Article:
Majzoub walked through the updates of many of the other products in their portfolio: EnCase, customer experience management, AI, analytics, eDocs, Business Network and more. They have such a vast portfolio that there are probably few analysts or customers here that are interested in all of them, but there are many customers that use multiple OpenText products in concert.
He finished up with more on OT2, positioning it as a platform and repository of services for building applications in any of their product areas. These services can be consumed by any application development environment, whether their AppWorks low-code platform or more technical development tools such as JAVA. An interesting point made in yesterday’s keynote challenges the idea of non-technical users as “citizen developers”: they see low-code as something that is used by [semi-]technical developers to build applications. The reality of low-code may finally be emerging.
They are featuring six new cloud-based applications built on OT2 that are available to customers now: Core for Capital Projects, Core for Supplier Exchange, Core Enhances Integration with CSP, Core Capture, Core for SAP SuccessFactors, and Core Experience Insights. We saw a demo that included the Capital Projects and Supplier Exchange applications, where information was shared and integrated between a project manager on a project and a supplier providing documentation on proposed components. The Capital Projects application includes analytics dashboards to track progress on deliverables and issues.
Good start to the day, although I’m looking forward to more of a technical drill-down on AppWorks and OT2.
OpenText is holding their global Enterprise World back in Toronto for the third year in a row (meaning that they’ll probably move on to another city for next year — please not Vegas) and I’m here for a couple of days for briefings with the product teams and to sit in on some of the sessions.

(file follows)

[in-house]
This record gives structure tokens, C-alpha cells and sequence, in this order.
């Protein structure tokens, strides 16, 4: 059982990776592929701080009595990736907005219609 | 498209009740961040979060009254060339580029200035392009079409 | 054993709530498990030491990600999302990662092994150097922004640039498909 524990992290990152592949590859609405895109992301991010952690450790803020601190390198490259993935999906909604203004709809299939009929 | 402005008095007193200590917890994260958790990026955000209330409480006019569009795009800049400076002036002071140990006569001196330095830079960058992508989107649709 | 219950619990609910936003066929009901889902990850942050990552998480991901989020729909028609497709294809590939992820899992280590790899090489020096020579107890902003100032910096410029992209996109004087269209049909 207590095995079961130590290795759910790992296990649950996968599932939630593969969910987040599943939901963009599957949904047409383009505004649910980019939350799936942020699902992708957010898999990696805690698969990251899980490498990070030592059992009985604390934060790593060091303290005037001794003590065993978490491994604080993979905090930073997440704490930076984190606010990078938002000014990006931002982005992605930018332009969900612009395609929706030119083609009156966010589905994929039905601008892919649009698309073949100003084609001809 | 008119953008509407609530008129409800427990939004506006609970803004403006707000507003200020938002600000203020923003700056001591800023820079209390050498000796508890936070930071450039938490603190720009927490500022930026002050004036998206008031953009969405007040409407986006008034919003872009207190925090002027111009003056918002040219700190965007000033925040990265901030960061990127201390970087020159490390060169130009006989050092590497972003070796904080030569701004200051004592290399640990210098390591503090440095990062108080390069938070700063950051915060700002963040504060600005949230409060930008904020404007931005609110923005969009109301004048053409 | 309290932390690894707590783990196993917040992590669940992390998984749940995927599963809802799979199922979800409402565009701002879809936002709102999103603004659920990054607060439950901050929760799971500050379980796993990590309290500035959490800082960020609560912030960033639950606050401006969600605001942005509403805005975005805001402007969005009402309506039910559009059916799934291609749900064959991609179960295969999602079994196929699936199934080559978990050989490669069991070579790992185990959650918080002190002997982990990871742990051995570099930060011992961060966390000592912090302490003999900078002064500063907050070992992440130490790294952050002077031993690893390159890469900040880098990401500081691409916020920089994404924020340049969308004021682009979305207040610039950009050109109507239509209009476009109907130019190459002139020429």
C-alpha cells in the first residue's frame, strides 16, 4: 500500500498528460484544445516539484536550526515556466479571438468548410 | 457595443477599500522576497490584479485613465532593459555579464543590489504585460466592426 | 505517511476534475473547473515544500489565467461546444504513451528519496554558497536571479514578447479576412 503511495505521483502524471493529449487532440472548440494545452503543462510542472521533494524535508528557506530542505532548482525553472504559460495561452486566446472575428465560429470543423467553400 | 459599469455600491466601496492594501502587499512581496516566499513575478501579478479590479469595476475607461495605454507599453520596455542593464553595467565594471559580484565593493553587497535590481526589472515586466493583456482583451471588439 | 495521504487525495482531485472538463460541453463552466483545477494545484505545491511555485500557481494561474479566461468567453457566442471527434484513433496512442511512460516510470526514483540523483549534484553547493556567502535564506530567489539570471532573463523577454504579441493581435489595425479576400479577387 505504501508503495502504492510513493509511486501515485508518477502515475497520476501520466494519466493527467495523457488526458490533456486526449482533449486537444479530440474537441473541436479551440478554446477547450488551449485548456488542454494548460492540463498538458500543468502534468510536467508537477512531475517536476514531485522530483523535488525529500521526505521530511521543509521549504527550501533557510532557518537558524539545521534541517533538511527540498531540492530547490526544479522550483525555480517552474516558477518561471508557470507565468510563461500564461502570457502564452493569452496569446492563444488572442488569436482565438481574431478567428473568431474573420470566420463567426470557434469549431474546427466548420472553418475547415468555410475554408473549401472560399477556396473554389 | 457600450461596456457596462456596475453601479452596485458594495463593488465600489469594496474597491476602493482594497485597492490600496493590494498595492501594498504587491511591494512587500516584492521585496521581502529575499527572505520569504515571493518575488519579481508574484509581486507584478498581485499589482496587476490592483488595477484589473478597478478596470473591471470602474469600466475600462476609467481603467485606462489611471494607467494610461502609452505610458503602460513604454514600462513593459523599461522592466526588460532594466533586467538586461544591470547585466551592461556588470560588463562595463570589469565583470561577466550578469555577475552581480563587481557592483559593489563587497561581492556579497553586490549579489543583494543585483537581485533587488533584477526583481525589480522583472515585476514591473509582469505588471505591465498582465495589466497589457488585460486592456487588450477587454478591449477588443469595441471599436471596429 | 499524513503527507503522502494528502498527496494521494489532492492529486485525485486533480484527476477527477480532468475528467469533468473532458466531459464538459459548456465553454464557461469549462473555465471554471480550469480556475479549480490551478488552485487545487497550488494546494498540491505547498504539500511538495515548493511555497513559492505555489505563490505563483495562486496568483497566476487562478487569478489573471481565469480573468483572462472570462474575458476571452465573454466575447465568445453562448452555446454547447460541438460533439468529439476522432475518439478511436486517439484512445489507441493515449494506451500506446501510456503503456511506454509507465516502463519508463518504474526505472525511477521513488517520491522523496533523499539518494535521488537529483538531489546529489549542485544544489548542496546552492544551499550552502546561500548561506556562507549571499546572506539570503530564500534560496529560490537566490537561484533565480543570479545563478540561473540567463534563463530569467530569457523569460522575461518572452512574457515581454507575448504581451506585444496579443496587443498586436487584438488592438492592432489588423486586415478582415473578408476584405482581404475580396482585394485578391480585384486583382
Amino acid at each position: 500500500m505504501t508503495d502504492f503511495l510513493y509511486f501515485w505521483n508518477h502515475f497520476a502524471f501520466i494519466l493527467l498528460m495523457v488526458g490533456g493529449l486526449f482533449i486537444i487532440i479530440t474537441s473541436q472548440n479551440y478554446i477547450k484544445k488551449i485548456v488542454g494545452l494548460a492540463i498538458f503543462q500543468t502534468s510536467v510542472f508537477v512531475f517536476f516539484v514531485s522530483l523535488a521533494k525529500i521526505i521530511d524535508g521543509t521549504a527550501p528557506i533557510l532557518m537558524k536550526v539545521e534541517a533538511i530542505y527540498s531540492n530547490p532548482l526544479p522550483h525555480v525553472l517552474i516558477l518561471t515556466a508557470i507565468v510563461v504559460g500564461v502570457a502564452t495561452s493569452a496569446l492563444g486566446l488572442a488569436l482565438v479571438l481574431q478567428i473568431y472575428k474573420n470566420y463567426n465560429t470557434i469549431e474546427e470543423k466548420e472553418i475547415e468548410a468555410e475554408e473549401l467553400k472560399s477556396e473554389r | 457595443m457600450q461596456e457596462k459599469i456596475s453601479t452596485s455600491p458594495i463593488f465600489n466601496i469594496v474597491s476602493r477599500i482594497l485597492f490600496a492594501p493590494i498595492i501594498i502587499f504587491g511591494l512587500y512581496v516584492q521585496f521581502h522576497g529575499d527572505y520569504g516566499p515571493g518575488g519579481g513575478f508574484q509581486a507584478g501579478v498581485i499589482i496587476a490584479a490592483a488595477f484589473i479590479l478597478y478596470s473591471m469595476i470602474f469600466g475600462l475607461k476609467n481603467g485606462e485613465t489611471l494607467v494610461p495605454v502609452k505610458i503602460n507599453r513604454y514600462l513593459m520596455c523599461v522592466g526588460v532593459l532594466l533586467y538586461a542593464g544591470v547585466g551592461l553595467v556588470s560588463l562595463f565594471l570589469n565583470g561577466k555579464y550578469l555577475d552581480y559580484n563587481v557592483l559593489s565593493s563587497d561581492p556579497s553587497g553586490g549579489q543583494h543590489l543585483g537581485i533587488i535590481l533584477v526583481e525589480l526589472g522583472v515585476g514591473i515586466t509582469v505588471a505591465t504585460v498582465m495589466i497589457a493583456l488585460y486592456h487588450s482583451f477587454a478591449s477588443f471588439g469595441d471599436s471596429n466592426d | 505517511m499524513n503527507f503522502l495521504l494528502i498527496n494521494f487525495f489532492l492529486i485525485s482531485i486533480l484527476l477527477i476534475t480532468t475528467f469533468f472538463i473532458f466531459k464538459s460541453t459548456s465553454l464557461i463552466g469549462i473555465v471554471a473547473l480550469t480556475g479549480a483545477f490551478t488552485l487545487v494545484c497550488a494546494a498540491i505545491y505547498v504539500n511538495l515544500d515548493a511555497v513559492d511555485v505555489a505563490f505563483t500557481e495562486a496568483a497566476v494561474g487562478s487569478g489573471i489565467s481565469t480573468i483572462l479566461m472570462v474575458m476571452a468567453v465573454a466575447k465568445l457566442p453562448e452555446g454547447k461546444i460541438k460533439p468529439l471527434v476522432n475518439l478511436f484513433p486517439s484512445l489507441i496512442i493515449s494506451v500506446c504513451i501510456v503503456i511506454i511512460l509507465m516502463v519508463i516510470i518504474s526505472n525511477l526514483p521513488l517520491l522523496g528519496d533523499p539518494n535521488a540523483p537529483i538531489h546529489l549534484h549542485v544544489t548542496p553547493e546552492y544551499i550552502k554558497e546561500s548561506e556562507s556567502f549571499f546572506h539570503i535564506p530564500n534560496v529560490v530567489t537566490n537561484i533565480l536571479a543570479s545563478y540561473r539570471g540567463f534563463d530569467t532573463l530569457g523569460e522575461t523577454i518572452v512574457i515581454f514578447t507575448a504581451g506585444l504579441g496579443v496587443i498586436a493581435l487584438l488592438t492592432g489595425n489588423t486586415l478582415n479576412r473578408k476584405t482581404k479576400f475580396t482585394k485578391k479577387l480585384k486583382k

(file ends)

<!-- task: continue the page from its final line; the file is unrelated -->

I attended a session earlier on connecting content and process that was mostly market research presented by analysts John Mancini and Connie Moore — some interesting points from both of them — before going to the opening keynote with CEO/CTO Mark Barrenechea and a few guests including Sir Tim Berners-Lee.
Barrenechea started with some information about where OpenText is at now, including their well-ranked positions in analyst rankings for content services platforms (Content Services), supply chain commerce networks (Business Network) and digital process automation (AppWorks). He believes that we’re “beyond digital”, with a focus on information rather than automation. He announced cloud-first versions of their products coming in April 2020, although some products will also be available on premise. Their OT2 Cloud Platform will be sold on a service model; I’m not sure if it’s a full microservice implementation, but it sounds like it’s at least moving in that direction. They’ve also announced a new partnership with Google, with Google Cloud being their preferred platform for customers and the integration of Google Services (such as machine learning) into OpenText EIM; this is on a similar scale to what we’ve seen between Alfresco and Amazon AWS.
The keynote finished with a talk by Sir Tim Berners-Lee, inventor of the World Wide Web, on how the web started, how it’s now used and abused, and what we all can do to make it better.